Our patients had large right ventricular end-diastolic dimensions. Their normal right-sided systolic time intervals suggest that they do not have significantly elevated pulmonary vascular resistance. Patients with Pierre Robin syndrome do have an increased incidence of cardiac defects, but our examination did not demonstrate any intrinsic cardiac defects. The ventricular dilatation may be the residua of previous nocturnal hypoxemic insults, presumably when the patients had relatively smaller mandibles; however, it could be a result of the ongoing minor nocturnal hypoxemic events that our patients have demonstrated. Alternatively, such dilatation could be secondary to large stresses exerted upon the cardiac chamber through the large negative intrapleural pressures generated during snoring or obstructive sleep apnea. Cardiac conduction defects have been seen in snoring children without obstructive sleep apnea. The minor degree of ventricular dysfunction we have seen is appropriate for the minor degree of micrognathia and sleep disturbances we noted in our patients.
Patient A unexpectedly demonstrated prolonged central apneas with almost no obstructive component. His snores were, in fact, large snorts when he terminated his central apneas. He had surgical advancement of his mandible to correct significant clinical obstructive sleep apnea one year prior to the sleep study. Unfortunately, he had had no sleep study done prior to the operation. He also had the most enlarged right ventricle and one of the smaller mandibles and SNB angles. Guilleminault et al demonstrated that central apneas may persist for many months following tracheostomy for obstructive sleep apnea. Presumably, this is due to prolonged central nervous system depression and sleep fragmentation while the patient suffered from obstructive sleep apnea and severe hypoxemia. It has also been shown that central apneas associated with large esophageal pressure swings could precede the development of frank obstructive apneas following mandibular osteotomy. Sackner et al demonstrated that one may mislabel obstructive apneas as central when only using rib cage-abdominal motion and a thermistor to record the event. Any of these possibilities could explain this patients results.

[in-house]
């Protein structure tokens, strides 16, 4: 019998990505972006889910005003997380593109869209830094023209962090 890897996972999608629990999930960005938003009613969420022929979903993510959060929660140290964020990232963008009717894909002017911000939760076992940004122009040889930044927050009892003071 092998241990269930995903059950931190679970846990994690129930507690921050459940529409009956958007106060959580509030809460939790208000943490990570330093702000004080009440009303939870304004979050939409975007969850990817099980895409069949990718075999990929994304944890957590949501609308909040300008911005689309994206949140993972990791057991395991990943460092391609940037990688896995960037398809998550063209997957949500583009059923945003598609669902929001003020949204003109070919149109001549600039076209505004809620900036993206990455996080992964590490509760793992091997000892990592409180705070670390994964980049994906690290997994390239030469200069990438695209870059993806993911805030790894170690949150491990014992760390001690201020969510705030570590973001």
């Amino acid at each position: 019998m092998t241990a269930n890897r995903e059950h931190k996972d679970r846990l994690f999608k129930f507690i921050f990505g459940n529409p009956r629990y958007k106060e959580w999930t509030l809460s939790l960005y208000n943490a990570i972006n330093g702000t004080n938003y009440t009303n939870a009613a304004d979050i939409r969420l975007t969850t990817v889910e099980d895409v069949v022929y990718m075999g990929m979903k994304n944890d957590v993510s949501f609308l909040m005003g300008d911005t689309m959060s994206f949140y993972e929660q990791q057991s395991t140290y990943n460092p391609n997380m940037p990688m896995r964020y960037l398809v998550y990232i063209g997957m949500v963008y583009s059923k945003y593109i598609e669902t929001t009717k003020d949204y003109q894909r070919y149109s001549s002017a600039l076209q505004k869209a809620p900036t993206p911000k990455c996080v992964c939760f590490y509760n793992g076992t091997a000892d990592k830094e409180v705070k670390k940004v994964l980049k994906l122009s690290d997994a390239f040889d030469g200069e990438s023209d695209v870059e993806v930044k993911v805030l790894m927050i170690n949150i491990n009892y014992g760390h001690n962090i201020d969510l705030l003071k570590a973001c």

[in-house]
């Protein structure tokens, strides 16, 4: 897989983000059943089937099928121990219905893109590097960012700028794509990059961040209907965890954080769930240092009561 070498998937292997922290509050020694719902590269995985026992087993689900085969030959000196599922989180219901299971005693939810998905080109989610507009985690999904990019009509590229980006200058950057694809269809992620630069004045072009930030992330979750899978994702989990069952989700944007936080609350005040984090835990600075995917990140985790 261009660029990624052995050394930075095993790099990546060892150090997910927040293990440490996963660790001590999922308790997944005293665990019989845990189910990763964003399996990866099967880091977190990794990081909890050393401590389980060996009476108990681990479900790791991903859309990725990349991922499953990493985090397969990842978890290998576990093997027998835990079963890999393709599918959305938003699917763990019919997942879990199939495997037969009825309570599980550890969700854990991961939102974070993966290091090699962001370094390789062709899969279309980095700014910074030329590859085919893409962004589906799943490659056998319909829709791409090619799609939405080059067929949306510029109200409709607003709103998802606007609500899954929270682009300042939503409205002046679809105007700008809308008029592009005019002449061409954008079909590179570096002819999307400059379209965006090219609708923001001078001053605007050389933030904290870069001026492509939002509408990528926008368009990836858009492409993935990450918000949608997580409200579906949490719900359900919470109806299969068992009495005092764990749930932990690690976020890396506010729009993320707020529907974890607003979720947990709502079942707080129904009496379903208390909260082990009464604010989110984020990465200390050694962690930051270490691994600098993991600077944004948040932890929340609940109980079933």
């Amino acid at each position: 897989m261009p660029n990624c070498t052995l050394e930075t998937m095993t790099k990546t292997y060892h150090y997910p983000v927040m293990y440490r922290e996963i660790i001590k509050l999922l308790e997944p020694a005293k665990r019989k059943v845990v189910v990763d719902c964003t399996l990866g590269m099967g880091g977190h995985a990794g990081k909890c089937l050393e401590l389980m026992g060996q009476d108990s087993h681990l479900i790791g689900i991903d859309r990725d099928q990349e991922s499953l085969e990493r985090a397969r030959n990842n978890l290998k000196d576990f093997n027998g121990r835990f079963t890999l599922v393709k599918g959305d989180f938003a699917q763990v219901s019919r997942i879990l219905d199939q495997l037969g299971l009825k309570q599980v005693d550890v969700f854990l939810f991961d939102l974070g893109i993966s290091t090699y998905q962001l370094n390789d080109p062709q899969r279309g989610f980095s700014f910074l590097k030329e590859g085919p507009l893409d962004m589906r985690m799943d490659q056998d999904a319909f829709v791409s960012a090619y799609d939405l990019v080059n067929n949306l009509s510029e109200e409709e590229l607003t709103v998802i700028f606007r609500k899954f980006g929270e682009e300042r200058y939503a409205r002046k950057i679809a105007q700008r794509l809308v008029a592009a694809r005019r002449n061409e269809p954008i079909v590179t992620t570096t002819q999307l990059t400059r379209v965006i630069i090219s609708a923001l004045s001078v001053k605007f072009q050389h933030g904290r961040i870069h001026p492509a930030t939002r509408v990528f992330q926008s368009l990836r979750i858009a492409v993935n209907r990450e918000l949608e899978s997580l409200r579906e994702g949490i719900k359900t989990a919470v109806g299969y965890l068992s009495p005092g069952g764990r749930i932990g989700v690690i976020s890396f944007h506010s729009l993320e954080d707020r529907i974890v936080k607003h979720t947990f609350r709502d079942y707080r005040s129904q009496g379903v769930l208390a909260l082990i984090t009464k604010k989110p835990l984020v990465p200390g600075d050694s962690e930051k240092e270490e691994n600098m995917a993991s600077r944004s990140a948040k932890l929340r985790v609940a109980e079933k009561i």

In conclusion, our patients with Pierre Robin syndrome had an increased incidence of minor, although clinically insignificant, sleep disturbances associated with small decreases in mandibular size. Although clinically insignificant, one of our patients demonstrated frank sleep apnea. Increased right ventricular size was present in these patients. As both snoring and obstructive sleep apnea are primarily a problem of middle age and older male adults, with an increasing prevalence with years, our patients’ problems have the potential of not only ameliorating with mandibular growth but also worsening with age. These patients should be carefully evaluated for sleep disturbances and their sequelae.